We jumped in right away, not on cloth, but on paper with drawing exercises. Rebecca is a collector of flash cards and we used the simple imagery as our guide for blind contour drawings. In bursts of 60 – 30 – 15 seconds, we soon had a slew of drawings to inform our embroidery. After selecting one our favorite pieces, we then free-handed the drawing onto a piece of cloth. We were limited to one hour and could use any stitch we wanted. I recreated a drawing of GIRL using bright pink thread on a peach cotton cloth. I used back stitch in various thread thicknesses.

    We continued to use our contour drawings with other techniques for transferring. After finishing GIRL, I transferred my image of DRESS onto Sulky Solvy (a starch-based product with a sticky backing that dissolves in water). This time I used the sewing machine to “draw” my image onto the fabric.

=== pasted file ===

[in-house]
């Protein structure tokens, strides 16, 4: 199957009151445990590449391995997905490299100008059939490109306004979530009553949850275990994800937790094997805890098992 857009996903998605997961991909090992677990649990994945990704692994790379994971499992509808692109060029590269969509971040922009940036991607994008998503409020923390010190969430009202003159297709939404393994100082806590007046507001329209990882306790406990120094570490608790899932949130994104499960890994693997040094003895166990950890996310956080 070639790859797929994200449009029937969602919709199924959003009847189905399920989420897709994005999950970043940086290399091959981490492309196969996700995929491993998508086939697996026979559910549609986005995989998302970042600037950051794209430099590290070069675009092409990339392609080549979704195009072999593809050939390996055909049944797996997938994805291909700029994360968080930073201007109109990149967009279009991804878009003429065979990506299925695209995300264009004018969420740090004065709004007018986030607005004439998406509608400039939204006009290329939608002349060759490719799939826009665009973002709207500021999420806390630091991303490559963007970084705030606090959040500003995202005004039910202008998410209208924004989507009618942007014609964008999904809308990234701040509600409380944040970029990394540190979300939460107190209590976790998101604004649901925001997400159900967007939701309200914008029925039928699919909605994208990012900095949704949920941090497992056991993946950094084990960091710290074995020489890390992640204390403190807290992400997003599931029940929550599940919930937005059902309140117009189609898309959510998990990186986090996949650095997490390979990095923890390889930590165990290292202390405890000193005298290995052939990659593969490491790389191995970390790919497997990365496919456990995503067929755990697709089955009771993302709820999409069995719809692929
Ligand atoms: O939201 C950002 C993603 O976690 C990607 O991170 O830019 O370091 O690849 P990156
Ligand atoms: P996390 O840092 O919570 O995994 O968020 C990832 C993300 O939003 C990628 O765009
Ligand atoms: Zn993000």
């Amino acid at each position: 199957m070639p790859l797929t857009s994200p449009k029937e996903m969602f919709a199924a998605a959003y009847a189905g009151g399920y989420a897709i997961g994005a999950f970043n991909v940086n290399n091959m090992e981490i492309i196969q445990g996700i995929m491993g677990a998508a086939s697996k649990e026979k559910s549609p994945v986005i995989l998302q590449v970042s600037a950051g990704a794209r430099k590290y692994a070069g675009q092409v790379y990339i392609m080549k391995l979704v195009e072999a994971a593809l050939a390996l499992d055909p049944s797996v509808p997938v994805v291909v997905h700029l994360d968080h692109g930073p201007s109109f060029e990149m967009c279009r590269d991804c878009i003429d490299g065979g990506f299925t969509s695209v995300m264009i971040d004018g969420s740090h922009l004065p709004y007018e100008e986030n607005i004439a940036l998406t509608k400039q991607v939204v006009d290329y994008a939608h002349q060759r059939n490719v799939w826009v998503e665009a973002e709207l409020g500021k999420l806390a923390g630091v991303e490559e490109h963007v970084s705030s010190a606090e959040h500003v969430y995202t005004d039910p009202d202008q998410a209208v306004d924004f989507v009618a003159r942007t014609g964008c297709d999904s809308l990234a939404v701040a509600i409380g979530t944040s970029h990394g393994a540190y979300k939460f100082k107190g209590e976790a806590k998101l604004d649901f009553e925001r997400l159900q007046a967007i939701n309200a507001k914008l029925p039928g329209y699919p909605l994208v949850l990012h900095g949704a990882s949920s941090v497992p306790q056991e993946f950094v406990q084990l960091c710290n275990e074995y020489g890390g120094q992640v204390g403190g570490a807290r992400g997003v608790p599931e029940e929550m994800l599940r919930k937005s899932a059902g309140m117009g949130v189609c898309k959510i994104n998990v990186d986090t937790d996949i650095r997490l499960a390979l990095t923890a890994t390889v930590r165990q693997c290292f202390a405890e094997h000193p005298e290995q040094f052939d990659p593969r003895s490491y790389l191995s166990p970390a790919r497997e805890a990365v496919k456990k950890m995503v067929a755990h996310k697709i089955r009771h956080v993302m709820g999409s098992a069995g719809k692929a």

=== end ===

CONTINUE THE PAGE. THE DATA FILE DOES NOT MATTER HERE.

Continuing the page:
Using these two techniques I began to build on my design. Adding machine-sewn flowers with reverse appliqué centers and hand stitched trees that were drawn by a fellow classmate. The yellow dots are just the start of a field of french knots and the dividers were created on the machine.

    As the week progressed so did my piece, I continued to layer with more drawings, found embroidered pieces, dense machine stitching, appliqué and trimmings. I also got into machine couching, which offers a faster alternative to hand couching and a different effect. The way I chose to execute this technique was with the use of the Sulky Solvy. I placed my design and used a royal blue thread to couch a royal blue scrap of yarn by stitching mainly through the center. Throughout the week, we held three small critiques to voice our compliments and suggestions. It was refreshing to be back in a setting where we could freely discuss our ambitions and struggles. And it was wonderful to see how my classmates incorporated this feedback and battled through their own fears with destruction, layering and creation.